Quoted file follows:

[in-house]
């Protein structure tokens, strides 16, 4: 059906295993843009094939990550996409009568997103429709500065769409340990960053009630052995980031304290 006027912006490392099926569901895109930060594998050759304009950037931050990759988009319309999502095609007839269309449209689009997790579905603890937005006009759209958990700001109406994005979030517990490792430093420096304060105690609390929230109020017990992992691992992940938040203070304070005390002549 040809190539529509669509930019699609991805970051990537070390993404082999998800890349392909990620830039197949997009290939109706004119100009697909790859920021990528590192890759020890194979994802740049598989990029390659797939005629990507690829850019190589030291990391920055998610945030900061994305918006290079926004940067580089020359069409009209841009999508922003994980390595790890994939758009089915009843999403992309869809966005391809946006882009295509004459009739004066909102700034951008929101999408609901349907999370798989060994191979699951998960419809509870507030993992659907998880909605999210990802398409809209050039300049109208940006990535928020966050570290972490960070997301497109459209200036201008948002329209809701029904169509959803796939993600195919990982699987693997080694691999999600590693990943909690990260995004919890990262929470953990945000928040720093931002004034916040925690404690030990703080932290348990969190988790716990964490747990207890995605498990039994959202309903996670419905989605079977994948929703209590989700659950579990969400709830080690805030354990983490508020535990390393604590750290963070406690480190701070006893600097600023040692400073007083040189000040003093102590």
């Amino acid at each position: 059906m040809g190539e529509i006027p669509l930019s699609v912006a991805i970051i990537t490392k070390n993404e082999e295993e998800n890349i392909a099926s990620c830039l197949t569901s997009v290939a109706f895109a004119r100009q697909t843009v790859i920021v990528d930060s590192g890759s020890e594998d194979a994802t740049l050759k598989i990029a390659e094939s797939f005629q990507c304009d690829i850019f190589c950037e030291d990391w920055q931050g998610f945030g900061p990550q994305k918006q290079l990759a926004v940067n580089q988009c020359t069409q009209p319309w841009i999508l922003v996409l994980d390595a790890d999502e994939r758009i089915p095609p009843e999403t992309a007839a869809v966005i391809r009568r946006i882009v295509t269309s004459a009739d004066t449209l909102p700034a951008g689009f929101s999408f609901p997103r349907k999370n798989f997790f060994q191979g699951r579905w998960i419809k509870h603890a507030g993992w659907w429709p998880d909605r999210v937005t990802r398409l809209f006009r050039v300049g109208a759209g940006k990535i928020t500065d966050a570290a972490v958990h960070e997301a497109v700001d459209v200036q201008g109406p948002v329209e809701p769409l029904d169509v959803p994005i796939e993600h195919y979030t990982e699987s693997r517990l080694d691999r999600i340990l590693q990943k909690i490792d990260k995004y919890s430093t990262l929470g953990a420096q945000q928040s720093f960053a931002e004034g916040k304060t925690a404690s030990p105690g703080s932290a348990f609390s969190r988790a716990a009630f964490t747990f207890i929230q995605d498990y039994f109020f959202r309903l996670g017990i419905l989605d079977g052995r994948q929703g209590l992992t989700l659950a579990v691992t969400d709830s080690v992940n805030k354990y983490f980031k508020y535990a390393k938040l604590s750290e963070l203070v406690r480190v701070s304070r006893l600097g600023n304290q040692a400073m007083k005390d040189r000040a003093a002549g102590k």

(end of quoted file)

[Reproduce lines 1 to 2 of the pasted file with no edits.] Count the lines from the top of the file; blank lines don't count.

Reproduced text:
[in-house]
């Protein structure tokens, strides 16, 4: 059906295993843009094939990550996409009568997103429709500065769409340990960053009630052995980031304290 006027912006490392099926569901895109930060594998050759304009950037931050990759988009319309999502095609007839269309449209689009997790579905603890937005006009759209958990700001109406994005979030517990490792430093420096304060105690609390929230109020017990992992691992992940938040203070304070005390002549 040809190539529509669509930019699609991805970051990537070390993404082999998800890349392909990620830039197949997009290939109706004119100009697909790859920021990528590192890759020890194979994802740049598989990029390659797939005629990507690829850019190589030291990391920055998610945030900061994305918006290079926004940067580089020359069409009209841009999508922003994980390595790890994939758009089915009843999403992309869809966005391809946006882009295509004459009739004066909102700034951008929101999408609901349907999370798989060994191979699951998960419809509870507030993992659907998880909605999210990802398409809209050039300049109208940006990535928020966050570290972490960070997301497109459209200036201008948002329209809701029904169509959803796939993600195919990982699987693997080694691999999600590693990943909690990260995004919890990262929470953990945000928040720093931002004034916040925690404690030990703080932290348990969190988790716990964490747990207890995605498990039994959202309903996670419905989605079977994948929703209590989700659950579990969400709830080690805030354990983490508020535990390393604590750290963070406690480190701070006893600097600023040692400073007083040189000040003093102590």